PAN @ CLEF 2017
Symanto Group

This is the 17th evaluation lab on digital text forensics. PAN will be held as part of the CLEF conference in Dublin, Ireland, on September 11-14, 2017. Evaluations will commence from January till June. We invite you to take part in any of the three tasks shown below.

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Author Identification

Given a document, who wrote it?

This task focuses on author clustering and style breach detection. Author clustering will be done on short documents of paragraph length. Style breach detection has the goal of identifying breaches of writing style in longer texts.

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Author Profiling

Given a document, what're its author's traits?

This task focuses on gender and language variety identification on Twitter, providing a corpus of tweets annotated with gender and language variety.

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Author Obfuscation

Given a document, hide its author.

This task works against identification and profiling by automatically paraphrasing a text to obfuscate its author's style. The tasks offered are author masking and obfuscation evaluation.

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Rossano Schifanella

Profiling the sensorial, emotional and ironic life of a city

Rossano Schifanella
University of Turin

Researchers have used large quantities of online data to study dynamics in novel ways. Consider the specific case of online networked individuals sharing geo-located, multimodal, pieces of information in social media platforms, e.g., users of Twitter, Instagram, Facebook. Can their social dynamics be used to unveil the hidden dimensions that regulate the social life of our cities? To answer this question, our research has focused on understanding how people psychologically experience cities and, as a result, we have created new mapping tools that capture the aesthetic, olfactory and sonic layers of our cities, modeling happiness and use of figurative language, e.g., irony. The work presented in this talk mixes data mining, urban informatics, and computational social science to study how these dimensions relate to demographic, e.g., age or gender, and socio-economic factors, e.g., education, crime, race, or wealth, that characterize the profile of the modern urban fabric.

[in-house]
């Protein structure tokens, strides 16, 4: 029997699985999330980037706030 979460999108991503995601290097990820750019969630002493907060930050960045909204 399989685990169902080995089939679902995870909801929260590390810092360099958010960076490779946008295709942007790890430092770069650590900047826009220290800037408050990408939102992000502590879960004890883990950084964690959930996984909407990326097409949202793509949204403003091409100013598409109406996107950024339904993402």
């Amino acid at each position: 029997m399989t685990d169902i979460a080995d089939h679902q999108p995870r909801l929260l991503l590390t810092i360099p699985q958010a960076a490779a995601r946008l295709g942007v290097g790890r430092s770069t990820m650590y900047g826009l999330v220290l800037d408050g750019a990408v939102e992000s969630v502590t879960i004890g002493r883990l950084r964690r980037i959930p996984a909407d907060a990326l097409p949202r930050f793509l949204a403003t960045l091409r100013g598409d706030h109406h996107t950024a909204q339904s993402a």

Rossano Schifanella is an Assistant Professor in Computer Science at the University of Turin, Italy, where he is a member of the Applied Research on Computational Complex Systems group. He is a visiting scientist at Nokia Bell Labs, Cambridge, UK, and a former visiting scientist at Yahoo Labs and at the Center for Complex Networks and Systems Research at Indiana University where he was applying computational methods to model social behavior in online platforms. His research embraces the creative energy of a range of disciplines across technology, computational social science, data visualization, and urban informatics. He is passionate about building new mapping tools that capture the sensorial layers of a city, and designing computational frameworks to model aesthetics, creativity, and figurative language in social media.

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